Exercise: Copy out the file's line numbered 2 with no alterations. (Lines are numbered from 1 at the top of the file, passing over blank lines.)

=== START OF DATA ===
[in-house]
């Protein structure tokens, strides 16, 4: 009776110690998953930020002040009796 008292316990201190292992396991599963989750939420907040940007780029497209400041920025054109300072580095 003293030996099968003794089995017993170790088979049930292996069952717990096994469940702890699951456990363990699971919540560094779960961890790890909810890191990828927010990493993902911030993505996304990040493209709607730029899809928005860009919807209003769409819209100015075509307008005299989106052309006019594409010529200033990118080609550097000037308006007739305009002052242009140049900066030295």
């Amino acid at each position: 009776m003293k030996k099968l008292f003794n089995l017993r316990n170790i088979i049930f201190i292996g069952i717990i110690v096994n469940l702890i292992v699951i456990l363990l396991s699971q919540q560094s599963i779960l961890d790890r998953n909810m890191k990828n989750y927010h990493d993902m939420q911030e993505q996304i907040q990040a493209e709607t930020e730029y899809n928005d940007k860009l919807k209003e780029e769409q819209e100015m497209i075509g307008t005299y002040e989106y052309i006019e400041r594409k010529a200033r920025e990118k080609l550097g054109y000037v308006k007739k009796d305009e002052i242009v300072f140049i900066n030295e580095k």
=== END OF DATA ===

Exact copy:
């Protein structure tokens, strides 16, 4: 009776110690998953930020002040009796 008292316990201190292992396991599963989750939420907040940007780029497209400041920025054109300072580095 003293030996099968003794089995017993170790088979049930292996069952717990096994469940702890699951456990363990699971919540560094779960961890790890909810890191990828927010990493993902911030993505996304990040493209709607730029899809928005860009919807209003769409819209100015075509307008005299989106052309006019594409010529200033990118080609550097000037308006007739305009002052242009140049900066030295």